Project

Drinking the Northwest Wind: China's South North Water Transfer Project

During the past half century around 16 million Chinese have been relocated to make way for hydroelectric projects, and of these 10 million live in poverty.

Cao Suizhou, a fisherman, is used to moving. He's been relocated three times for China's colossal water projects, first as a child, again in 1978 and once more in 2009. Each time he's had to rebuild his life from scratch. In the last move, his village was moved to a location away from the water. His fish processing business was torn down along with his home and village. He's also forsaken his family life, while Cao's wife relocated to the new village, Cao returned to the reservoir moving onto his boat in order not to lose his livelihood.

The Danjiangkou reservoir, where Cao fishes is the headspring of the central channel for China's huge engineering scheme, the South to North Water Transfer Project (SNWT), designed to ease the country's severe geographic imbalance in water resources and sustain development and urbanisation in north China, the countries political and economic centre.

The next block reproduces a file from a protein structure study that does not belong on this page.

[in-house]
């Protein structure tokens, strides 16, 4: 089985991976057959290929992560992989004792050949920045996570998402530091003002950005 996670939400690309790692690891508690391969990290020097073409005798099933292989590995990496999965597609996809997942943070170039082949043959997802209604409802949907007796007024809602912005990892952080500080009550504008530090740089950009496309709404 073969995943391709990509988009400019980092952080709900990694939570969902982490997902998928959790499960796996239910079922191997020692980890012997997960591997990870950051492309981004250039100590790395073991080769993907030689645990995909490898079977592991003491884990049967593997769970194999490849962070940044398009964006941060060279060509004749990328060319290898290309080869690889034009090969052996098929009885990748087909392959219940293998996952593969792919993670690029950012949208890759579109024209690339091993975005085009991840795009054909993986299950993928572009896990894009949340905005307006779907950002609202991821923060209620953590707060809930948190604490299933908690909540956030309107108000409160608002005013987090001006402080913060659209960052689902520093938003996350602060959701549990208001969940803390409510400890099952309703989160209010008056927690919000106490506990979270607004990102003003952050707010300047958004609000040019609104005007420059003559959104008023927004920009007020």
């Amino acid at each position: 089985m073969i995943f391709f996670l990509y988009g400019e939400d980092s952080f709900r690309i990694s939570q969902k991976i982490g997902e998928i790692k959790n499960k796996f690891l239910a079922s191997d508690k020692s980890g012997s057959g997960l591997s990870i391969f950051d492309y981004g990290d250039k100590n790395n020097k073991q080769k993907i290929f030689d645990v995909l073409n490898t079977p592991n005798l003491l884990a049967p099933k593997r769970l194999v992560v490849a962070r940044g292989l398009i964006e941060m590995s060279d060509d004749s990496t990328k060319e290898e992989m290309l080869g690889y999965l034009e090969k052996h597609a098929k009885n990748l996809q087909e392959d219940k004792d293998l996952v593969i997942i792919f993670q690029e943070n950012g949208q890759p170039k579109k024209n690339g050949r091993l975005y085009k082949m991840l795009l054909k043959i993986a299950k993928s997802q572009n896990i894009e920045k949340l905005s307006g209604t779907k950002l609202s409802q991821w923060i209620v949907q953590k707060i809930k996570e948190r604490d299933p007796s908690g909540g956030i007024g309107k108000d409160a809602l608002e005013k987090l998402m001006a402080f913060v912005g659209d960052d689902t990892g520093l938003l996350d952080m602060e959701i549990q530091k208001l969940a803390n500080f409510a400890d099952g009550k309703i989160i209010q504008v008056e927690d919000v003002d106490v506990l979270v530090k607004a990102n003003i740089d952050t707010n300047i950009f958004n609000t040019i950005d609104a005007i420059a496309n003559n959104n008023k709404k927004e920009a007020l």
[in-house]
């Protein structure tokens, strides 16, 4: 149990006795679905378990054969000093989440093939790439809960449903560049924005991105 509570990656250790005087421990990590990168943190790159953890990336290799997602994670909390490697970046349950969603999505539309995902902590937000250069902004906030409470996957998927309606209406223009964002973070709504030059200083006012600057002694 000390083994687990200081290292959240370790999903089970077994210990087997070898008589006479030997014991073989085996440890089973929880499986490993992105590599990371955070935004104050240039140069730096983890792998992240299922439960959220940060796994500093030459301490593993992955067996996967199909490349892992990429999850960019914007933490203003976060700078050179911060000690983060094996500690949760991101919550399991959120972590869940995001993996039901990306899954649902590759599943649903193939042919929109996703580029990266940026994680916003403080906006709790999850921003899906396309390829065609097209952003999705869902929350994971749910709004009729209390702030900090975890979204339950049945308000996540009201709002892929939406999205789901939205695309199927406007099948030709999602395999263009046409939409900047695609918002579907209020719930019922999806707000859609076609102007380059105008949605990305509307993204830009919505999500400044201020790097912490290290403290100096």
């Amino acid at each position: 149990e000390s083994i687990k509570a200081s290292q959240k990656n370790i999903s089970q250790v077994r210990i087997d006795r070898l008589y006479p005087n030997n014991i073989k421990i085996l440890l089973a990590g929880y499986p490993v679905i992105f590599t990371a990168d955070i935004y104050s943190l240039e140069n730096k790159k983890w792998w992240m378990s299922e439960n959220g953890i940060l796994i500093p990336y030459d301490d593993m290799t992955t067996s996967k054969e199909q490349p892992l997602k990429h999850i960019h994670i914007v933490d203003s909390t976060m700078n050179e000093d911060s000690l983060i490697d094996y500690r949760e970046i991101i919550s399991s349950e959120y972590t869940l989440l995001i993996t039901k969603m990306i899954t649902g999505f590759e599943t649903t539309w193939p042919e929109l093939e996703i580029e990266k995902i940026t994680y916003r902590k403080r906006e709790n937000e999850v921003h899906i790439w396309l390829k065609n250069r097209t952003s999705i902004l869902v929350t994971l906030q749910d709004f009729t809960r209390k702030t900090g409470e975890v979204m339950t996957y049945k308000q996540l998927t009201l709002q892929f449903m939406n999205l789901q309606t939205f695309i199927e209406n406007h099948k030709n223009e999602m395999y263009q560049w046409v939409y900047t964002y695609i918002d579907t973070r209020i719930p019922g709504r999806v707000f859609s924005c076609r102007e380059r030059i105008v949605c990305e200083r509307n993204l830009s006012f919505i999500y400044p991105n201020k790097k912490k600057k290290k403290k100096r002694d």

The transfer was first conceived in 1952 by Mao Zedong, and consists of three "lines" hauling water thousands of miles from China's South to its parched, populous North.

The "Central" line which will carry 13 billion cubic metres of water each year has already had enormous impacts on the communities along its 1,200km mile route. 345,000 people will be displaced to make way for the channel and the expansion of the Danjiangkou reservoir.

With the recent completion of the central channel of China’s colossal North West Water Transfer Project, and continuing water stress and scarcity across China and the world. This multimedia reportage will give a current overview of China’s water transfer project and it’s challenges while using character driven stories to drive issues home.

May 17, 2016|

China’s Water Crisis in Two Minutes

A short explainer on China's water crisis. Factors including climate change, pollution, urbanization and energy demands have led to a severe water crisis in China.

January 11, 2016|

Meet the Journalist: Sharron Lovell

Like so many of Mao’s pronouncements, it sounded simple: “The South has a lot of water; the North lacks water. So if it can be done, borrowing a little water and bringing it up might do the trick.”